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Golf at the Water's Edge offers a delightful anecdotal history and tour of Scotland's seaside courses, divided into five regions: East Lothian, West ...
Golf at the Water's Edge offers a delightful anecdotal history and tour of Scotland's seaside courses, divided into five regions: East Lothian, West Scotland, Fife, the North East, and the Highlands. Within each region are sections devoted to some of the most revered links in the world--among them, Turnberry, Royal Troon, Carnoustie, Royal Dornoch, and of course, St. Andrews. Lovely watercolor illustrations accompany each course, complemented by a labeled course plan. The book closes with an appendix of information for the traveler, including addresses, phone/fax numbers, months and hours of operation, and unusual course rules.
Bored shepherds near Rome are believed to have started batting about small rocks or nuts with the tops of their crooks. This idling pastime could have evolved into the popular game of paganica, from paganus or "country man," which was played by the Roman Legion during its occupation of Scotland in the first century B.C. Eventually this cross-country recreation was played with a bent stick and a leather ball stuffed with feathers. Some believe that the game of golf has its origins in this ancient Roman game.
A stronger case is to be made for Dutch influence in the origination of golf. Players of the early Dutch game of kolven (when played on ice) or kolf (when on the ground) used clubs with brass and wooden heads. The Low Dutch word kolf springs from the German noun Kolbe, or "club," so it follows that the game of golf is synonymous with the "game of club." When spoken, of course, kolf very closely resembles the English word golf. This theory of Dutch influence is strengthened by the fact that a game using clubs was depicted in more than four hundred Dutch paintings during the period from 1500 to 1700. The Dutch also would later become skilled makers of golf balls, which they then exported to Scotland.
Chole, a game played in the open countryside of Belgium and France, bore some resemblance to golf as well. In chole, each team of two players used one ball and played to a prearranged target, about one mile from the starting point. The target generally was a landmark, such as a gate, a church door, or the steps of a local inn.
In Britain the game of cambuca involved hitting a small ball made from boxroot. A stained-glass panel dating to about 1350, in the eastwindow of Glouester Cathedral, shows a man clothed in a medieval robe just about to strike a ball with a club. In 1363 cambuca, along with other distracting games, was banned.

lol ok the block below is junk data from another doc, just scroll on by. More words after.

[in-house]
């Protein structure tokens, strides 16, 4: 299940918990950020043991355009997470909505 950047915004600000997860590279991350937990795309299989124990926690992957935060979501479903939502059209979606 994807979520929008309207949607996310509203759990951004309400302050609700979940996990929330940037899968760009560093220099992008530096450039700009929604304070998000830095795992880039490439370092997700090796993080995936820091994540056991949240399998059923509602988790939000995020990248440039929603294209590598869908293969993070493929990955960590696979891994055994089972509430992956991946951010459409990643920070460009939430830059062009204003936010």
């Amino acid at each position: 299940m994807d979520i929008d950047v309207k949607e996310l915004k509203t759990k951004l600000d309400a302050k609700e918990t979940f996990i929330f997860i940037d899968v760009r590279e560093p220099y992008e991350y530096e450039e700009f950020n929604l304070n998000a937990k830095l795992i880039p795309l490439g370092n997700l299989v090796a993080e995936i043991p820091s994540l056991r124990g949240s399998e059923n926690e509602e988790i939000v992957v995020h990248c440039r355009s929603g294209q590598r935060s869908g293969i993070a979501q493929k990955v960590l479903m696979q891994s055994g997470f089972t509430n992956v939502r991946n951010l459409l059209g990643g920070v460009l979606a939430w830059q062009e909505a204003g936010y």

While the game's origin has long been discussed, there is little argument that most of golf's development occurred in Scotland. Playing a ball over the links is a Scottish game and no other. The first written record describing the sport dates from 1457, when James II of Scotland ruled that both "Fute-ball and Golfe be utterly cryed downe" because they interfered with the practice of archery, an important skill necessary for the defense of Scotland. Mary, Queen of Scots, was an avid golfer. She is credited with giving the term "caddie" to the person who carried her golf balls and clubs, and she was criticized for playing golf too soon after her second husband was murdered in 1567.
There is strong evidence a century later that James II's statutes had had little effect. In 1592, in an effort to protect Scottish piety, the town council of Edinburgh declared the "Sabboth Day" as the Lord's day and proclaimed that all citizens must dedicate themselves to the service of God. Golf was forbidden, in or out of town, and anyone caught so playing was subject to a fine. However, to stop the complaints of his people, James VI of Scotland—who loved the game and even had his own club maker—declared in 1618 that "after the end of divine service" his good people should not be disturbed, thus allowing golf to be played openly after church.
In 1682, James VII of Scotland played against two Englishmen at Holyrood Palace in the first international match. His partner was John Patersone, a local shoemaker and the best shot maker in the kingdom. The Scottish team won and with his winnings Patersone built himself a fine house on the Royal Mile in Edinburgh.
When the Gentlemen Golfers of Leith set out their thirteen "Articles and Laws in Playing at Golf," in 1744, the informality of the game ended. Nearly identical rules were adopted by the Society of St. Andrews Golfers on May 14, 1754, and these rules guided the development of golf.
Much of the game of golf became formalized in and around Edinburgh. One of the earliest golf courses, Bruntsfield Links, is near Edinburgh Castle on land similar to a seaside links course. The original six holes are now part of a short course on common land where golf is still played in front of the fifteenth-century Golf Tavern, which served as the meeting place for two of the oldest clubs in the world: the Royal Burgess Golfing Society (1735) and the Bruntsfield Golfing Society (1761).
Map of Scotland
The Scottish Links
North Berwick West Links
Winterfield Golf Club
Dunbar Golf Club
Longniddry Golf Club
West of Scotland
Western Gailes Golf Club
Royal Troon Golf Club
Prestwick Golf Club—Old Course
Prestwick St. Nicholas Golf Club
Belleisle Golf Course
Turnberry Hotel Golf Club
Elie—The Golf House Club
Crail—Balcomie Golf Course
St. Andrews—The Old Course
Monifieth Golf Links
Panmure Golf Club
Carnoustie Golf Links
Montrose Links Trust
Cruden Bay Golf Club
Nairn Golf Club
Royal Dornoch Golf Club
Author Biography: John McGuire, an avid golfing convert, is Professor of Architecture at the Hammons School of Architecture of Dury University in Springfield, Missouri. Brenda McGuire shares his passion for Scotland and for golf. They spend their summers in Edinburgh.